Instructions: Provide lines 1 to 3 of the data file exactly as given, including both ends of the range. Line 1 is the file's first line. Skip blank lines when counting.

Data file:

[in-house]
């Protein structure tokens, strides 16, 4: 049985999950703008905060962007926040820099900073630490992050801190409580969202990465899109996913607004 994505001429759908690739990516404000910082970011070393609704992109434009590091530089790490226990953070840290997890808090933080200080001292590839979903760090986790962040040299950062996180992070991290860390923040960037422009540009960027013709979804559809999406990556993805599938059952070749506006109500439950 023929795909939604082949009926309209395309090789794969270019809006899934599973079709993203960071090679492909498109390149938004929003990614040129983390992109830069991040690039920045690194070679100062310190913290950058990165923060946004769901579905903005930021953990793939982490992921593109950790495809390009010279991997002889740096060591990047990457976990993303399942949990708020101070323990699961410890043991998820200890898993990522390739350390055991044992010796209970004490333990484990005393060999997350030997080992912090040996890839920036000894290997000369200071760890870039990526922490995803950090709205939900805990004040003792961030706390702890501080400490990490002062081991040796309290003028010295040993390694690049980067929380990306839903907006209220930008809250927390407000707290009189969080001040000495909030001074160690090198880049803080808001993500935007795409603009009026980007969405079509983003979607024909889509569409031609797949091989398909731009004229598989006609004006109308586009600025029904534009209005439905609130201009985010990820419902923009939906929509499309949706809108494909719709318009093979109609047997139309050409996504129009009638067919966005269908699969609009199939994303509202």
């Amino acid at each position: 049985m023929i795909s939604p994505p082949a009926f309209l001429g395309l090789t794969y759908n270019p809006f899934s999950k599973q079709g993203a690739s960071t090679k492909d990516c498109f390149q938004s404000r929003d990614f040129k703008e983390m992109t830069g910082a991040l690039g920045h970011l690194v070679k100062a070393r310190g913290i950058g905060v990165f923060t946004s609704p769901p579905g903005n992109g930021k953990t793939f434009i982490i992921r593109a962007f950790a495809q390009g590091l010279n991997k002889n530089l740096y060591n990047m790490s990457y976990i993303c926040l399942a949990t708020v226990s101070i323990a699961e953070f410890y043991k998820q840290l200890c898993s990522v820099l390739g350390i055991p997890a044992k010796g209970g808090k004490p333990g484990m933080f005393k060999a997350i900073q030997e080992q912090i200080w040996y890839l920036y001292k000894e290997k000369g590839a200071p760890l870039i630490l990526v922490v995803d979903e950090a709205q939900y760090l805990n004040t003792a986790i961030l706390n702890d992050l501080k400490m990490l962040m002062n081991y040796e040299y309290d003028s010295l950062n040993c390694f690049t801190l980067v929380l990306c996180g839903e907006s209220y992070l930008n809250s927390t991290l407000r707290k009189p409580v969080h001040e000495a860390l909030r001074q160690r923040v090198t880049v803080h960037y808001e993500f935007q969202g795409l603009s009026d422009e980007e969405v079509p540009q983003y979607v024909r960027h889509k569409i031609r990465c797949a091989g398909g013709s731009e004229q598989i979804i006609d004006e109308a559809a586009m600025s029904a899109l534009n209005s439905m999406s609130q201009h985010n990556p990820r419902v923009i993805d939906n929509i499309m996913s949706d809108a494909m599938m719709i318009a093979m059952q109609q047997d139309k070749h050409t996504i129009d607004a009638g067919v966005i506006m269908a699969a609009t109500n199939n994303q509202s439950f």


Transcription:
[in-house]
């Protein structure tokens, strides 16, 4: 049985999950703008905060962007926040820099900073630490992050801190409580969202990465899109996913607004 994505001429759908690739990516404000910082970011070393609704992109434009590091530089790490226990953070840290997890808090933080200080001292590839979903760090986790962040040299950062996180992070991290860390923040960037422009540009960027013709979804559809999406990556993805599938059952070749506006109500439950 023929795909939604082949009926309209395309090789794969270019809006899934599973079709993203960071090679492909498109390149938004929003990614040129983390992109830069991040690039920045690194070679100062310190913290950058990165923060946004769901579905903005930021953990793939982490992921593109950790495809390009010279991997002889740096060591990047990457976990993303399942949990708020101070323990699961410890043991998820200890898993990522390739350390055991044992010796209970004490333990484990005393060999997350030997080992912090040996890839920036000894290997000369200071760890870039990526922490995803950090709205939900805990004040003792961030706390702890501080400490990490002062081991040796309290003028010295040993390694690049980067929380990306839903907006209220930008809250927390407000707290009189969080001040000495909030001074160690090198880049803080808001993500935007795409603009009026980007969405079509983003979607024909889509569409031609797949091989398909731009004229598989006609004006109308586009600025029904534009209005439905609130201009985010990820419902923009939906929509499309949706809108494909719709318009093979109609047997139309050409996504129009009638067919966005269908699969609009199939994303509202």
């Amino acid at each position: 049985m023929i795909s939604p994505p082949a009926f309209l001429g395309l090789t794969y759908n270019p809006f899934s999950k599973q079709g993203a690739s960071t090679k492909d990516c498109f390149q938004s404000r929003d990614f040129k703008e983390m992109t830069g910082a991040l690039g920045h970011l690194v070679k100062a070393r310190g913290i950058g905060v990165f923060t946004s609704p769901p579905g903005n992109g930021k953990t793939f434009i982490i992921r593109a962007f950790a495809q390009g590091l010279n991997k002889n530089l740096y060591n990047m790490s990457y976990i993303c926040l399942a949990t708020v226990s101070i323990a699961e953070f410890y043991k998820q840290l200890c898993s990522v820099l390739g350390i055991p997890a044992k010796g209970g808090k004490p333990g484990m933080f005393k060999a997350i900073q030997e080992q912090i200080w040996y890839l920036y001292k000894e290997k000369g590839a200071p760890l870039i630490l990526v922490v995803d979903e950090a709205q939900y760090l805990n004040t003792a986790i961030l706390n702890d992050l501080k400490m990490l962040m002062n081991y040796e040299y309290d003028s010295l950062n040993c390694f690049t801190l980067v929380l990306c996180g839903e907006s209220y992070l930008n809250s927390t991290l407000r707290k009189p409580v969080h001040e000495a860390l909030r001074q160690r923040v090198t880049v803080h960037y808001e993500f935007q969202g795409l603009s009026d422009e980007e969405v079509p540009q983003y979607v024909r960027h889509k569409i031609r990465c797949a091989g398909g013709s731009e004229q598989i979804i006609d004006e109308a559809a586009m600025s029904a899109l534009n209005s439905m999406s609130q201009h985010n990556p990820r419902v923009i993805d939906n929509i499309m996913s949706d809108a494909m599938m719709i318009a093979m059952q109609q047997d139309k070749h050409t996504i129009d607004a009638g067919v966005i506006m269908a699969a609009t109500n199939n994303q509202s439950f």